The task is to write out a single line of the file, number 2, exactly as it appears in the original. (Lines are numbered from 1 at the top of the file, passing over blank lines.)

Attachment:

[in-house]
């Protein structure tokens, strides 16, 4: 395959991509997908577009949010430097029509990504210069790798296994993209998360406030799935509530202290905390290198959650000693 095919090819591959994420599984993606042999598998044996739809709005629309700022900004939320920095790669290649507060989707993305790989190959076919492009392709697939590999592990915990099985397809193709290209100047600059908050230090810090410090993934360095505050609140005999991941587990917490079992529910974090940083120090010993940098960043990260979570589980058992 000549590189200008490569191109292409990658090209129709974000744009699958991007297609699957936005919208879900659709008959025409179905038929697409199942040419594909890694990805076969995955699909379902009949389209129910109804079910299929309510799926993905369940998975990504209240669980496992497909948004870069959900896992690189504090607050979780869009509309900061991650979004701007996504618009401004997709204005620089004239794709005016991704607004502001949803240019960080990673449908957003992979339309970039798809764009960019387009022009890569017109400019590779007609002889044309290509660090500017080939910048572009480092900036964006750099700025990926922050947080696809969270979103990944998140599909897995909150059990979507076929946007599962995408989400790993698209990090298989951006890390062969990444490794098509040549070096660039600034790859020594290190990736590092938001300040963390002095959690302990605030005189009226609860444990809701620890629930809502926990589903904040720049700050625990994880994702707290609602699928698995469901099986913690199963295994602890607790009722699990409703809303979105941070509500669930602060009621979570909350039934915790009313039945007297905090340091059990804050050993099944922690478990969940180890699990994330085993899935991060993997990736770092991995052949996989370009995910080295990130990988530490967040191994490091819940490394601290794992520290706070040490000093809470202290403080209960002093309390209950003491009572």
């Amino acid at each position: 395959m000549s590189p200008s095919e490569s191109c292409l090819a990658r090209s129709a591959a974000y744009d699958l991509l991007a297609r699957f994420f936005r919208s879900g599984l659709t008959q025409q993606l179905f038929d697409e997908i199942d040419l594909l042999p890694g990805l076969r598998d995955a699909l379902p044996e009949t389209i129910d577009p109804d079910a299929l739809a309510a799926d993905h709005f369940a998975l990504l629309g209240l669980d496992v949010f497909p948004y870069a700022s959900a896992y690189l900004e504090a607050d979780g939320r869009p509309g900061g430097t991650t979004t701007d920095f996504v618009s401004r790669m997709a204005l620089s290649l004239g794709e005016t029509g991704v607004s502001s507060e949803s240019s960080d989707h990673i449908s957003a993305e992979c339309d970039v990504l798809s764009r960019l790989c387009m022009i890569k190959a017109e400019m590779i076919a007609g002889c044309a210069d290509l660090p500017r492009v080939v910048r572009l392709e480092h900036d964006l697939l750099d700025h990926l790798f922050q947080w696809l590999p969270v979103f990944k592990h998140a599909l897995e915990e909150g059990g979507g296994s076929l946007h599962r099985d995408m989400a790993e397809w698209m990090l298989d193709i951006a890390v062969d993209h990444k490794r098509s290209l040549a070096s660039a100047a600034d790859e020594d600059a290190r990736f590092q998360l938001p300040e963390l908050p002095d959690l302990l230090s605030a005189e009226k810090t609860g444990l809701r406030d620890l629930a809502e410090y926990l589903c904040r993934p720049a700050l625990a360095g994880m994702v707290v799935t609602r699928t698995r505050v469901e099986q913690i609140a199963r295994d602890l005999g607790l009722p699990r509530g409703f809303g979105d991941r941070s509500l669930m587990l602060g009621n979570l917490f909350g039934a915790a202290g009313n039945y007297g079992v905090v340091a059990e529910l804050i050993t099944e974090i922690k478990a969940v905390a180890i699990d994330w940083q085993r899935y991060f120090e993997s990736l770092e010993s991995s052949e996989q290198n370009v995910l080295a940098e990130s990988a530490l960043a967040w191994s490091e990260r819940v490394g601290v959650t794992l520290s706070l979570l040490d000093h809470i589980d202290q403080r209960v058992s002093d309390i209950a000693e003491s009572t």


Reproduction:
């Protein structure tokens, strides 16, 4: 395959991509997908577009949010430097029509990504210069790798296994993209998360406030799935509530202290905390290198959650000693 095919090819591959994420599984993606042999598998044996739809709005629309700022900004939320920095790669290649507060989707993305790989190959076919492009392709697939590999592990915990099985397809193709290209100047600059908050230090810090410090993934360095505050609140005999991941587990917490079992529910974090940083120090010993940098960043990260979570589980058992 000549590189200008490569191109292409990658090209129709974000744009699958991007297609699957936005919208879900659709008959025409179905038929697409199942040419594909890694990805076969995955699909379902009949389209129910109804079910299929309510799926993905369940998975990504209240669980496992497909948004870069959900896992690189504090607050979780869009509309900061991650979004701007996504618009401004997709204005620089004239794709005016991704607004502001949803240019960080990673449908957003992979339309970039798809764009960019387009022009890569017109400019590779007609002889044309290509660090500017080939910048572009480092900036964006750099700025990926922050947080696809969270979103990944998140599909897995909150059990979507076929946007599962995408989400790993698209990090298989951006890390062969990444490794098509040549070096660039600034790859020594290190990736590092938001300040963390002095959690302990605030005189009226609860444990809701620890629930809502926990589903904040720049700050625990994880994702707290609602699928698995469901099986913690199963295994602890607790009722699990409703809303979105941070509500669930602060009621979570909350039934915790009313039945007297905090340091059990804050050993099944922690478990969940180890699990994330085993899935991060993997990736770092991995052949996989370009995910080295990130990988530490967040191994490091819940490394601290794992520290706070040490000093809470202290403080209960002093309390209950003491009572």